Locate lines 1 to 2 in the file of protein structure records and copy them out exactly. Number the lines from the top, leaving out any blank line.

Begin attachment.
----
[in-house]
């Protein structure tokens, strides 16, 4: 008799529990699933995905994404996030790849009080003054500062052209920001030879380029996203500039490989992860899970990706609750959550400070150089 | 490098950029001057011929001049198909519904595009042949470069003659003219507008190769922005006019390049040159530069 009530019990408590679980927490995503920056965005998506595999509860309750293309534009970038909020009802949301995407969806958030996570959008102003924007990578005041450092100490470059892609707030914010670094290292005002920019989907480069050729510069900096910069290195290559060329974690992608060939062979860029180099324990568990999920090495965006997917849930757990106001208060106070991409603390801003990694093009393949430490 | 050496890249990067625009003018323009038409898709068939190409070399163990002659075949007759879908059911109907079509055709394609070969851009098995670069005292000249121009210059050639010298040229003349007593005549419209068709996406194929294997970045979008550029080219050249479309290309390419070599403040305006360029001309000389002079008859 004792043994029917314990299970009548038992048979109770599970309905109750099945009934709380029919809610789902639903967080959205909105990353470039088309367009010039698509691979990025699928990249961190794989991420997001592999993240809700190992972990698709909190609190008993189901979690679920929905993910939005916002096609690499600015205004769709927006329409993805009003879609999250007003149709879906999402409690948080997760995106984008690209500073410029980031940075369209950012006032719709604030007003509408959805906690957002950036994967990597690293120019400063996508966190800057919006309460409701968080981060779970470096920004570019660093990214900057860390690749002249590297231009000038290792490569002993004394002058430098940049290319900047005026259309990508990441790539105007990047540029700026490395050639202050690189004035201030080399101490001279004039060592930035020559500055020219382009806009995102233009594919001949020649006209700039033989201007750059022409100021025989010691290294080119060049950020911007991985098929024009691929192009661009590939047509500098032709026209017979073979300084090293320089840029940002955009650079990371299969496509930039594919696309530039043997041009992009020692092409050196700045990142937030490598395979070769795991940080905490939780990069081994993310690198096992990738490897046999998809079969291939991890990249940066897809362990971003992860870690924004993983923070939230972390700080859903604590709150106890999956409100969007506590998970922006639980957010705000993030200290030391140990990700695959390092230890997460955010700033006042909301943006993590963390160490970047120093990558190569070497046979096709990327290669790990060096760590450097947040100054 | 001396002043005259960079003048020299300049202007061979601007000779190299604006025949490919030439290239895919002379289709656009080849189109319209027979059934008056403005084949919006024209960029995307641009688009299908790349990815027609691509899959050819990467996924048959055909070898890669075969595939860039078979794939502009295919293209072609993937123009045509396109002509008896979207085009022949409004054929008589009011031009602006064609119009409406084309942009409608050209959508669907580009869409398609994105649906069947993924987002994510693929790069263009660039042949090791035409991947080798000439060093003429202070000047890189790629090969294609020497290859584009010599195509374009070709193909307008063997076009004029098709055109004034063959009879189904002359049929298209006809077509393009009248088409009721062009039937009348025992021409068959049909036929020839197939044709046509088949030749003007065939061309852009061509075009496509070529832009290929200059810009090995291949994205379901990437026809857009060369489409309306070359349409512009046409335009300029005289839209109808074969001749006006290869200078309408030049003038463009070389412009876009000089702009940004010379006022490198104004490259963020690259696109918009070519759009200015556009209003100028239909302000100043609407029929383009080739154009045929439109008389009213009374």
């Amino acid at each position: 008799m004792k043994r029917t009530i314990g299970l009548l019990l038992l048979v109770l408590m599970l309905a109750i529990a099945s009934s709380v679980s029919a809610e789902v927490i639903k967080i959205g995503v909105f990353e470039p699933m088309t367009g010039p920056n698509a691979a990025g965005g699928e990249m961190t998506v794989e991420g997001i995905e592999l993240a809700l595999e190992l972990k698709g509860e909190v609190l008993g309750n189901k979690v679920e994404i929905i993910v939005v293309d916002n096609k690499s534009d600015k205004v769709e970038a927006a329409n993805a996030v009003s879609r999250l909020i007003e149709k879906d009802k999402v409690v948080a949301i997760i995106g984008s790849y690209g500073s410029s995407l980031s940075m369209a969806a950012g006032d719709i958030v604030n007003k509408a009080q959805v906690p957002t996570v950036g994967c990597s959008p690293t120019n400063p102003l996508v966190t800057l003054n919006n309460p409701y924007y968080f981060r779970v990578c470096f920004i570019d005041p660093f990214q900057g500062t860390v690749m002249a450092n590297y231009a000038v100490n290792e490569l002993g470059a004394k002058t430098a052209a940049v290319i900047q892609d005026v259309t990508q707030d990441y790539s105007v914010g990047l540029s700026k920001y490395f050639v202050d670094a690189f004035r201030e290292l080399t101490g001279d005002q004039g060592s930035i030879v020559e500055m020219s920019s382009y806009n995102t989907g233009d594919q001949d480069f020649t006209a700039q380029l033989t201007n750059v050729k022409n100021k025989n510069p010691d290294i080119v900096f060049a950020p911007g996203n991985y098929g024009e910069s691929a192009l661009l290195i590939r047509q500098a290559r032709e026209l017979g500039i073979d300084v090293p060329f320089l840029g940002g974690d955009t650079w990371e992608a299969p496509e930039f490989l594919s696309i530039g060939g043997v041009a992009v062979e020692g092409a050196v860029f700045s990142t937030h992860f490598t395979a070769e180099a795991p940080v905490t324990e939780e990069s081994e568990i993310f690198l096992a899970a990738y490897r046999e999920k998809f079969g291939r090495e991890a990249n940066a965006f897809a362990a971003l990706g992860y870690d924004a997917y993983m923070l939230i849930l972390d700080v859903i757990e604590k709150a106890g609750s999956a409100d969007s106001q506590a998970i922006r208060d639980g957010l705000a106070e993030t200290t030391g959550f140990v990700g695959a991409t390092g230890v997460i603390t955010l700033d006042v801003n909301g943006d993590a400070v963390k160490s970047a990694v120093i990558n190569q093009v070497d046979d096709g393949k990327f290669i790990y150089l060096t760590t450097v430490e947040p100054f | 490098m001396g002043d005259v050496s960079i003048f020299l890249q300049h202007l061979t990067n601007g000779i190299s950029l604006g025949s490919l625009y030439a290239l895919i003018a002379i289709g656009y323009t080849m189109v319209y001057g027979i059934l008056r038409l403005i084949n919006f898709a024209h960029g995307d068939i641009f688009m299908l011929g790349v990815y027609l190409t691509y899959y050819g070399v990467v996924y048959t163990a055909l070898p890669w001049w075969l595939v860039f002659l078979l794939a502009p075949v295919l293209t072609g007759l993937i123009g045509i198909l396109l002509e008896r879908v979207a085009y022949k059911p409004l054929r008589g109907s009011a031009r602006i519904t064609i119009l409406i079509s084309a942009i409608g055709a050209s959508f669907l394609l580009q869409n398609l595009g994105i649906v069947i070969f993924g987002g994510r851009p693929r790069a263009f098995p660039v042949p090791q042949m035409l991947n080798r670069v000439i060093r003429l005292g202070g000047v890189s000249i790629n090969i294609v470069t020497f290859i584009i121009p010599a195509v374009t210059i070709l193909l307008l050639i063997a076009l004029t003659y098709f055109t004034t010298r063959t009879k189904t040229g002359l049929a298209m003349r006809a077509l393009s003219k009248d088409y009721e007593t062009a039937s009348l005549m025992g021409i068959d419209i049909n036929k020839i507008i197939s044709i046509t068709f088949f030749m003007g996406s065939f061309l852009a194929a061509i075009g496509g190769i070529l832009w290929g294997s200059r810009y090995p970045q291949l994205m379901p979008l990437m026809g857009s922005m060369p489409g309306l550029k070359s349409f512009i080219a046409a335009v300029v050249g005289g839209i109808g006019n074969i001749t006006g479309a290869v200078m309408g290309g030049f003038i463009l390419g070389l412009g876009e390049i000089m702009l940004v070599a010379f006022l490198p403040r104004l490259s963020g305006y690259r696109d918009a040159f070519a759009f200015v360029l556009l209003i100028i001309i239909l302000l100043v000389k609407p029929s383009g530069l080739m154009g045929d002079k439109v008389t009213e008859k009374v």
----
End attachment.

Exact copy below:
[in-house]
């Protein structure tokens, strides 16, 4: 008799529990699933995905994404996030790849009080003054500062052209920001030879380029996203500039490989992860899970990706609750959550400070150089 | 490098950029001057011929001049198909519904595009042949470069003659003219507008190769922005006019390049040159530069 009530019990408590679980927490995503920056965005998506595999509860309750293309534009970038909020009802949301995407969806958030996570959008102003924007990578005041450092100490470059892609707030914010670094290292005002920019989907480069050729510069900096910069290195290559060329974690992608060939062979860029180099324990568990999920090495965006997917849930757990106001208060106070991409603390801003990694093009393949430490 | 050496890249990067625009003018323009038409898709068939190409070399163990002659075949007759879908059911109907079509055709394609070969851009098995670069005292000249121009210059050639010298040229003349007593005549419209068709996406194929294997970045979008550029080219050249479309290309390419070599403040305006360029001309000389002079008859 004792043994029917314990299970009548038992048979109770599970309905109750099945009934709380029919809610789902639903967080959205909105990353470039088309367009010039698509691979990025699928990249961190794989991420997001592999993240809700190992972990698709909190609190008993189901979690679920929905993910939005916002096609690499600015205004769709927006329409993805009003879609999250007003149709879906999402409690948080997760995106984008690209500073410029980031940075369209950012006032719709604030007003509408959805906690957002950036994967990597690293120019400063996508966190800057919006309460409701968080981060779970470096920004570019660093990214900057860390690749002249590297231009000038290792490569002993004394002058430098940049290319900047005026259309990508990441790539105007990047540029700026490395050639202050690189004035201030080399101490001279004039060592930035020559500055020219382009806009995102233009594919001949020649006209700039033989201007750059022409100021025989010691290294080119060049950020911007991985098929024009691929192009661009590939047509500098032709026209017979073979300084090293320089840029940002955009650079990371299969496509930039594919696309530039043997041009992009020692092409050196700045990142937030490598395979070769795991940080905490939780990069081994993310690198096992990738490897046999998809079969291939991890990249940066897809362990971003992860870690924004993983923070939230972390700080859903604590709150106890999956409100969007506590998970922006639980957010705000993030200290030391140990990700695959390092230890997460955010700033006042909301943006993590963390160490970047120093990558190569070497046979096709990327290669790990060096760590450097947040100054 | 001396002043005259960079003048020299300049202007061979601007000779190299604006025949490919030439290239895919002379289709656009080849189109319209027979059934008056403005084949919006024209960029995307641009688009299908790349990815027609691509899959050819990467996924048959055909070898890669075969595939860039078979794939502009295919293209072609993937123009045509396109002509008896979207085009022949409004054929008589009011031009602006064609119009409406084309942009409608050209959508669907580009869409398609994105649906069947993924987002994510693929790069263009660039042949090791035409991947080798000439060093003429202070000047890189790629090969294609020497290859584009010599195509374009070709193909307008063997076009004029098709055109004034063959009879189904002359049929298209006809077509393009009248088409009721062009039937009348025992021409068959049909036929020839197939044709046509088949030749003007065939061309852009061509075009496509070529832009290929200059810009090995291949994205379901990437026809857009060369489409309306070359349409512009046409335009300029005289839209109808074969001749006006290869200078309408030049003038463009070389412009876009000089702009940004010379006022490198104004490259963020690259696109918009070519759009200015556009209003100028239909302000100043609407029929383009080739154009045929439109008389009213009374």